Signs of market improvement for cattle producers

Texas cattle producers should expect far better market conditions in 2021 despite recent disruptions and losses, according to Texas A&M AgriLife Extension Service experts.

David Anderson, Ph.D., AgriLife Extension economist, Bryan-College Station, said the Texas cattle market is recovering from the week-long winter storm and is still slowly rebounding from COVID-related price declines between March and July of last year. However, conditions appear to be aligning for producers to see price gains after all the turmoil.

Winter storms cause disruptions to the Texas cattle market each year, Anderson said, and despite the severity and duration of Winter Storm Uri, the market is expected to rebound similarly as logistics return to normal and herd health improves.

“We get winter storms every year, so we often see market disruptions due to weather,” he said. “If we get a storm in the Plains, and we can’t move cattle from feedlots to processing plant, you get a price disruption. If there are big storms in population centers like Chicago or the East Coast, and people aren’t able to go out to restaurants for a few days, it can disrupt prices. But those types of disruptions don’t last long.”

The winter storm caused widespread backups in the movement of cattle through the logistical supply chain from the producers’ inability to move cows to market. Trucks were also unable to deliver processed meat to grocery stores and consumers stayed home to avoid icy roads. Normalcy returned as the various links in the supply chain began moving.

For instance, cattle processing was down 54,000 head the week of the storm, but rebounded by 114,000 head the following week, Anderson said.

Cattle producers recovering from losses

Texas cattle producers’ recovery from the winter storm will take time, but Anderson said expected beef price increases through 2021 could reduce the long-term impact.

“Some producers lost cows and calves, and most fed a lot more hay and supplements to keep their cattle warm,” he said. “So, if ranchers doubled their ration of hay over the duration of the storm and you multiply that times the Texas herd of 4.7 million cows, then you’re talking a big number.”

Anderson’s conservative estimate of statewide livestock losses is $228 million, which includes sheep, goat, dairy and broilers. Ranchers also likely incurred damages to their operations, including equipment and water systems, and higher costs associated with extra hours and effort spent to help their herds survive.

There was also concern about the cost of weight losses and recovery, Anderson said. Animals were burning rations to stay warm rather than growing and adding weight during the frigid conditions.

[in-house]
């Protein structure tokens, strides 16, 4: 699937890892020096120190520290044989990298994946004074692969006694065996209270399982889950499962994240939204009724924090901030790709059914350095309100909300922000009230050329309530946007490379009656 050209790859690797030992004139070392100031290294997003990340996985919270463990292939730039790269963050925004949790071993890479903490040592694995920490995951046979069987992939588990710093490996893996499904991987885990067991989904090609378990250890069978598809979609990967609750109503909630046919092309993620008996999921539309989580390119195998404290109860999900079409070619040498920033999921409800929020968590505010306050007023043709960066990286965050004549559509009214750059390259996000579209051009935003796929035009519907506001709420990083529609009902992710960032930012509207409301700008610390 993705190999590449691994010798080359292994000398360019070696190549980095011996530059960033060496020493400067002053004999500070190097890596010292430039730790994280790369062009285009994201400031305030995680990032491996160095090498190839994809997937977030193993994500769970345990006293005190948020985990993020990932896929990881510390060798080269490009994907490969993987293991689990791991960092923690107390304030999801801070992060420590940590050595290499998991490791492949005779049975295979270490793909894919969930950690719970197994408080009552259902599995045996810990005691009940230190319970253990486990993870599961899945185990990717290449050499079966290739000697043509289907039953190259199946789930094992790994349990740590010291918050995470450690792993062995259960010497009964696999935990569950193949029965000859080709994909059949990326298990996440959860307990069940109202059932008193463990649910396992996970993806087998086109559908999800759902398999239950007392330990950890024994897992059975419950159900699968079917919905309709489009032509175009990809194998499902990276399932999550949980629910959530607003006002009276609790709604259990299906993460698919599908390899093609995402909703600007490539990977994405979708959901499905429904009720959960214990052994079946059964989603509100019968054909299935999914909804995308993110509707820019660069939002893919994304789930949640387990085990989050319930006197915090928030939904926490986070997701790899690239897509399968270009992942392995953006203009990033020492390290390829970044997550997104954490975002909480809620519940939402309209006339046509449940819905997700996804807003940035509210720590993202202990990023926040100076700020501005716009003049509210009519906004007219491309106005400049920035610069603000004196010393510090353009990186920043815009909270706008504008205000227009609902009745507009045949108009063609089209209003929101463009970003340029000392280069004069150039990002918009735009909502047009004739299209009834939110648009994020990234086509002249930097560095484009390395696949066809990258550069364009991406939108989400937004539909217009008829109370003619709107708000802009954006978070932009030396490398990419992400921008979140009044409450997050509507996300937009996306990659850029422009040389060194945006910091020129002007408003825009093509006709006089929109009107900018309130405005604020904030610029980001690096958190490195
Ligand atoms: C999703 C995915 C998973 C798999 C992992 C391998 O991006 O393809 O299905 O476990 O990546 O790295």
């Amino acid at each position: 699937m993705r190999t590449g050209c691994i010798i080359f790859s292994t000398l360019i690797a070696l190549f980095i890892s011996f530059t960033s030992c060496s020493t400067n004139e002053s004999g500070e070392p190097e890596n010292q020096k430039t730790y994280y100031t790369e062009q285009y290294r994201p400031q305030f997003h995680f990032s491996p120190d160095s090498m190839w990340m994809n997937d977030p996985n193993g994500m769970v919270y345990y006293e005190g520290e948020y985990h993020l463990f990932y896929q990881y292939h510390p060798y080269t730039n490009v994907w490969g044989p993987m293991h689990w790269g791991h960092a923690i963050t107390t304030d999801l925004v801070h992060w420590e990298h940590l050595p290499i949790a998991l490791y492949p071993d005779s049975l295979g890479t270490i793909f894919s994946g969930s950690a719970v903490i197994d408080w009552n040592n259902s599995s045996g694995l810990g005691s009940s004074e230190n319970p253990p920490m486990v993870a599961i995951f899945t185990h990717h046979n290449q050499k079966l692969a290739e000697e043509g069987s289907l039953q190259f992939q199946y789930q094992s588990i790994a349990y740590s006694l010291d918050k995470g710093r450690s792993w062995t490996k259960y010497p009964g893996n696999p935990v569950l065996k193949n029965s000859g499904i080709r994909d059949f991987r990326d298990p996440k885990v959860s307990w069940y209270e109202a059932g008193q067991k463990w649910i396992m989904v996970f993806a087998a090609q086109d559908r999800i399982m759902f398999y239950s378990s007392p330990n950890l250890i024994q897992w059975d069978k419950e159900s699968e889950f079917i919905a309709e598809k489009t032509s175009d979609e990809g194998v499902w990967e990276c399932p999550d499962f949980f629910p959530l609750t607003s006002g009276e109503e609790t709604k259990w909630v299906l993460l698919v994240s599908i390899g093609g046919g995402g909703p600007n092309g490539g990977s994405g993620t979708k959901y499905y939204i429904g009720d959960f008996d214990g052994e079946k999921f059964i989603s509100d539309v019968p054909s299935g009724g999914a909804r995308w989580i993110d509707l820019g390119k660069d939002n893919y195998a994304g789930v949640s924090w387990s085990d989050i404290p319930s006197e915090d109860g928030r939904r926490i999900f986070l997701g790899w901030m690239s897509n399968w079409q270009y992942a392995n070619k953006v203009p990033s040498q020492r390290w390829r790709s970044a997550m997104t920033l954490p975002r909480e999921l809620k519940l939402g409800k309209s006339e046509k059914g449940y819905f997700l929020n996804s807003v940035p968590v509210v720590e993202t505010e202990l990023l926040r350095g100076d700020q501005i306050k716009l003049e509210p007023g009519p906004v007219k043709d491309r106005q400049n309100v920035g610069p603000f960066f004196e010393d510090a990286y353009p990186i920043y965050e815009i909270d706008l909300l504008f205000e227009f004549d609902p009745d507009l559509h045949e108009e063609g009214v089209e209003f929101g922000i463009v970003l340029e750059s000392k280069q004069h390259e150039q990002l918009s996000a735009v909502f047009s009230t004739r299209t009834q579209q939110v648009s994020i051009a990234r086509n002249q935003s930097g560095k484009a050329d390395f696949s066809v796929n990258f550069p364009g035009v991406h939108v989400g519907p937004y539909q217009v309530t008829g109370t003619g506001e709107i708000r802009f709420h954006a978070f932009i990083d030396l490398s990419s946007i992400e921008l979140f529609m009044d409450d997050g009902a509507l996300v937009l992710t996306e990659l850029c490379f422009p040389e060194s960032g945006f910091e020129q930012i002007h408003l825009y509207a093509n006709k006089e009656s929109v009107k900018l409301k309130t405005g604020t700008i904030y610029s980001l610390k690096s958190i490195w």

Live weights for Texas and Oklahoma steers were 1,361 pounds before the storm compared to 1,251 pounds the week of the storm, a notable drop. Anderson said he expects weights post-winter storm to rebound, but weights may stay below last year.

Ron Gill, Ph.D., AgriLife Extension beef cattle specialist, Bryan-College Station, said the extremely low temperatures, snow and freezing rain will cause some weight losses in cattle. However, those type of losses are comparable to a heavy rain event causing mud bogs that cause cattle to expend more energy for movement, while cold and muddy compounds losses.

Gill expects some ranchers will experience lingering effects, such as calves born during the storm showing signs of lung development issues or frostbitten ears, which can cause discounts at sale barns. But he believes the majority of ranchers avoided severe losses because most operations prefer to schedule calving before and after February.

“South and East Texas are predominantly fall and winter calving, so most were on the ground by the end of January, and then others start a few weeks into March,” he said. “So, I think most cattle producers avoided major losses, but they still incurred higher costs and might have some lingering issues with individual animals.”

The winter storm’s effect on wheat grazing potential could also impact input costs more, Gill said.

Better than last year

Overall, Gill and Anderson said Texas cattle producers are better off than a year ago. COVID-19 caused a string of disruptions from restaurant closures to processing plant shutdowns that caused beef prices to nosedive.

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Anderson said fed cattle prices were $94 per hundredweight by July compared to $119 per hundredweight this time last year. Fed cattle prices have continued a steady recovery to $114 per hundredweight after ending 2020 at $110 per hundredweight.

Both Anderson and Gill expect fewer cows and calves to be available throughout 2021 as the Texas herd contracts. That, combined with improved restaurant demand as COVID-19 vaccinations increase, could help prices maintain upward momentum.

“As far as inventory, we’re meeting demand, so we can serve our export demand, which helps producers, and supplies won’t be so high that they hurt domestic prices,” Gill said. “We’re in a much better position than last year because the system is working. That was the big issue with the COVID-19 disruptions, which had a much bigger impact than several days of weather disruptions.”